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Plants Matching epiphyte

Returned 103 results. Page 2 of 11.

Image of Ascocentrum miniatum photo by: Michael Charters, www.calflora.net

Michael Charters, www.calflora.net

(Orchid, Rust-red Ascocentrum)

A miniature orchid with an attractive fan of leaves, Ascocentrum miniatum is no less than stunning when its cluster of brilliant orange flowers appears in spring. And the spectacular flowers can last for months! An evergreen frost-tender orchid from Thailand, rust-red ascocentrum is an epiphyte that thrives in tropical climates. It is very similar in habit and flower to Ascocentrum garayi.

The small plant looks like a fan with fleshy, leathery roots that clasp to tree trunks...

Image of Billbergia photo by: Michael Charters, www.calflora.net

Michael Charters, www.calflora.net

(Bromeliad)

There are approximately 50 species of these tropical, epiphytic (tree-dwelling) bromeliads. Native from southern Brazil to northern Mexico, they come in a wide variety of colors and are favorites of many tropical gardeners due to their grace and beauty. The genus was named to honor Swedish botanist, Gustav Billberg. Many species have been hybridized to create lots of new and interesting horticultural forms of Billbergia.

As a group, billbergias have long, slender rosettes with a few leaves...

Image of Billbergia nutans photo by: Jessie Keith

Jessie Keith

(Queen's Tears)

Queen's tears is a clump forming, epiphyte to semi-epiphyte with narrow, pendent, unusually colored flowers. The tubular blooms have reflexed green petals with narrow bands of purplish blue around their edges and are supported by showy reddish pink bracts. The plant resembles a fountain-shaped grass until the short red flower stalks and blooms appear. Native populations of this bromeliad exist from southern Brazil to Paraguay where they grow on both trees and the forest floor.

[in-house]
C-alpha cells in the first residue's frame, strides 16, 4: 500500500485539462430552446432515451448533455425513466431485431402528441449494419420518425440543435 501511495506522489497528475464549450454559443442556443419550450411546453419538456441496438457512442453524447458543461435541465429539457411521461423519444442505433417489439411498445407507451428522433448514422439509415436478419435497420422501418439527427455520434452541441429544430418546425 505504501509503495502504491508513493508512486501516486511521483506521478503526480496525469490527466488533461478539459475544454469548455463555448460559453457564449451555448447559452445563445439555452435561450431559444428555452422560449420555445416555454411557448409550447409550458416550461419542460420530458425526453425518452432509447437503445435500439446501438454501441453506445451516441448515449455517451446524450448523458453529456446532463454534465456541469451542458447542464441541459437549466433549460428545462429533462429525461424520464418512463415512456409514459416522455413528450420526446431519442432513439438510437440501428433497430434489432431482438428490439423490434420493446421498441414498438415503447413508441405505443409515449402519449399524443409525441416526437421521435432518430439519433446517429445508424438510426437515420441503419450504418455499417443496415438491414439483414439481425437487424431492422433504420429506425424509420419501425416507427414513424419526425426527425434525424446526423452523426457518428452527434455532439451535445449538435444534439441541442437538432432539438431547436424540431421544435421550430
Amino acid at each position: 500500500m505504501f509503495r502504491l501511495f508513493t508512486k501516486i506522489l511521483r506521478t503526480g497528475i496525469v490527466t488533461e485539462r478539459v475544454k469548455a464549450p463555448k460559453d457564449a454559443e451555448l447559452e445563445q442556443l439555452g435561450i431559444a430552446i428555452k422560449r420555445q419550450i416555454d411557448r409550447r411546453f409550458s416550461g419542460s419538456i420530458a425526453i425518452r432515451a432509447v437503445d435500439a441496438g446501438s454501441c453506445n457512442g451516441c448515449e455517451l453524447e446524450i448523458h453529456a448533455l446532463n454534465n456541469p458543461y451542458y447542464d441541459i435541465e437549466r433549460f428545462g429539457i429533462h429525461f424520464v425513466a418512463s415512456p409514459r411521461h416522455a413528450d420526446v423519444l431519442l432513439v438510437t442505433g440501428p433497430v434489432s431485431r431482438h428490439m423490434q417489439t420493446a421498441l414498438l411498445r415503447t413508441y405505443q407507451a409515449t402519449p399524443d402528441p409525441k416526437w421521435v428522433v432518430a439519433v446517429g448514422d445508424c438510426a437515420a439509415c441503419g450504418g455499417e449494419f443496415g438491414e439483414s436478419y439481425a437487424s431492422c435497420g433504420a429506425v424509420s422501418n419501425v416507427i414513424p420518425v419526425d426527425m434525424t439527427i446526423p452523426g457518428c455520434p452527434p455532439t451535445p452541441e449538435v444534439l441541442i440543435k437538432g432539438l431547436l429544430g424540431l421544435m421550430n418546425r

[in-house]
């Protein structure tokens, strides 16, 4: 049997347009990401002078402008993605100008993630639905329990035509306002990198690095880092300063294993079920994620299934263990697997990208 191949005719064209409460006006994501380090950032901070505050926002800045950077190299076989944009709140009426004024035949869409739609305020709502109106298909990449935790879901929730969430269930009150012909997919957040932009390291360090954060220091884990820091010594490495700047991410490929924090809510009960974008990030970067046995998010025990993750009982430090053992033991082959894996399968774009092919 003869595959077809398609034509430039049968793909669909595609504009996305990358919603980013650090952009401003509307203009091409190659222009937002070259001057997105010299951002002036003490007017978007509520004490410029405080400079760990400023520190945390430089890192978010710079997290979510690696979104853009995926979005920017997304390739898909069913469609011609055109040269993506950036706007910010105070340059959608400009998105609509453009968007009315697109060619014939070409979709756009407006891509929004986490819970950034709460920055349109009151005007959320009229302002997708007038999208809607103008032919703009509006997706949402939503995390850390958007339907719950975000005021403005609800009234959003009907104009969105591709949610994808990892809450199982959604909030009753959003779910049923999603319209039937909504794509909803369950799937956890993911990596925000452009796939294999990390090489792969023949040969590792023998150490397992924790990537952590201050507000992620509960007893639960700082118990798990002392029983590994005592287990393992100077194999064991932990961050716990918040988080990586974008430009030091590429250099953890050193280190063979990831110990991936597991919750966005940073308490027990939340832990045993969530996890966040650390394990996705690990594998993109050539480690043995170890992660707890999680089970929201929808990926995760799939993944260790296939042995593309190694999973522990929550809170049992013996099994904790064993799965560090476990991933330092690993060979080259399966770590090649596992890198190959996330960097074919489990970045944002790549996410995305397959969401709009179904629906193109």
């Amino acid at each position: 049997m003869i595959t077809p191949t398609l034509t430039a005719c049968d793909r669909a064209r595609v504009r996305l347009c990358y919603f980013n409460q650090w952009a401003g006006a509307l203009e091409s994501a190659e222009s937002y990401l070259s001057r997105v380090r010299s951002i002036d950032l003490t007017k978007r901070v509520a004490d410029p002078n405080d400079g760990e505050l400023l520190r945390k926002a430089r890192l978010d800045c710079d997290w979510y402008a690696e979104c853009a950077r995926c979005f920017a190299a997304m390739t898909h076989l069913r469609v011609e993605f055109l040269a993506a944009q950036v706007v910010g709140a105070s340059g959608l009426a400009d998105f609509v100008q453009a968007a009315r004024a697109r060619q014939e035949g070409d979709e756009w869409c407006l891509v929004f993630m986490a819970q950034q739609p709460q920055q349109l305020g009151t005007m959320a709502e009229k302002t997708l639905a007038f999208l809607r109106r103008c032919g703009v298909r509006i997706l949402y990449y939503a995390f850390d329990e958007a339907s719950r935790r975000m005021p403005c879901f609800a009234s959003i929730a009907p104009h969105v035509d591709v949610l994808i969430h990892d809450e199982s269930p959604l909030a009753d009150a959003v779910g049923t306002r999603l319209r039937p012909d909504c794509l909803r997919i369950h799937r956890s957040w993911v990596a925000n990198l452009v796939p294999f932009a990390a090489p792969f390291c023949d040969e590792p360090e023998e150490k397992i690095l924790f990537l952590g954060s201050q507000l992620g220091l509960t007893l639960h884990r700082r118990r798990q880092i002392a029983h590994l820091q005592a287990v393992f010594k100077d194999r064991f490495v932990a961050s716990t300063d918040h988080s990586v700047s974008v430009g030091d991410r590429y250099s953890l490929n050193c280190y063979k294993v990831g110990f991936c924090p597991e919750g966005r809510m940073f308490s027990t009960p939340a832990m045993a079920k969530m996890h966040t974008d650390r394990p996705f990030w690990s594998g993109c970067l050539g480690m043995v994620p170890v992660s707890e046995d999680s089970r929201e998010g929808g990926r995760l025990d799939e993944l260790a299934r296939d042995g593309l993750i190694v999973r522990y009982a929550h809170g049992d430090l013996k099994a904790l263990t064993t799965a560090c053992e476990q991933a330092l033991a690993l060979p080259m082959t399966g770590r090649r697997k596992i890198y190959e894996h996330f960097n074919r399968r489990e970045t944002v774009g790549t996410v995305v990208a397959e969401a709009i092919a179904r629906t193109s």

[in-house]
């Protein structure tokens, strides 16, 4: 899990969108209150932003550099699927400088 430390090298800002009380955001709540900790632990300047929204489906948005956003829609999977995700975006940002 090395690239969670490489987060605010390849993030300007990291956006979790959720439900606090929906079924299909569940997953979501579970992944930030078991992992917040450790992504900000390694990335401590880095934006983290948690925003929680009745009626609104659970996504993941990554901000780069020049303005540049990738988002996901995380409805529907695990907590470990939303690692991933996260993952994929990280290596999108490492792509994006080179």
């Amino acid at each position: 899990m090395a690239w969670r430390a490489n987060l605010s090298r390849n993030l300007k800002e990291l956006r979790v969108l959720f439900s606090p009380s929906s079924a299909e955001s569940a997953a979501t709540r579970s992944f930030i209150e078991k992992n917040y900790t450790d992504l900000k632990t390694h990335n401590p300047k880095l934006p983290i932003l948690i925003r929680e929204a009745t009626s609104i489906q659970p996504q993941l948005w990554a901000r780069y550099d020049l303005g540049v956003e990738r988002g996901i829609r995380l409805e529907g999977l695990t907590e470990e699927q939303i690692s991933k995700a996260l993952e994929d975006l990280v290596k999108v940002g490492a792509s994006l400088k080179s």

In warm climates,...

Image of Brassavola nodosa photo by: James Burghardt

James Burghardt

(Lady of the Night, Orchid)

Beautiful in the daylight but only fragrant when the sun goes down, lady-of-the-night produces white blossoms in spring, often with a second bloom period in autumn. This tender epiphyte or lithophyte is native to Mexico and Central America extending down to Colombia and Venezuela. It naturally grows in the upper branches of mangroves and lowland trees as well as along cliff rocks.

The rich green leaves are stiff and narrow sometimes curling inward like long cylinders. They grow from slender pseudobulbs...

Image of Brassia arcuigera photo by: Michael Charters, www.calflora.net

Michael Charters, www.calflora.net

(Arching Brassia, Arching Spider Orchid, Orchid)

Flowering in early autumn, arching spider orchid produces stems lined with angular, thin flowers of golden yellow marked with purple and sienna. The spidery flowers are also highly fragrant. This evergreen epiphyte is native to tropical highland forests from Costa Rica to Peru. Oddly enough, the spider-like flowers are pollinated by a spider-stinging wasp tricked to think each flower is a spider victim!

The flattened, oval, sheath-covered pseudobulbs of this orchid bear two spreading, strap-like...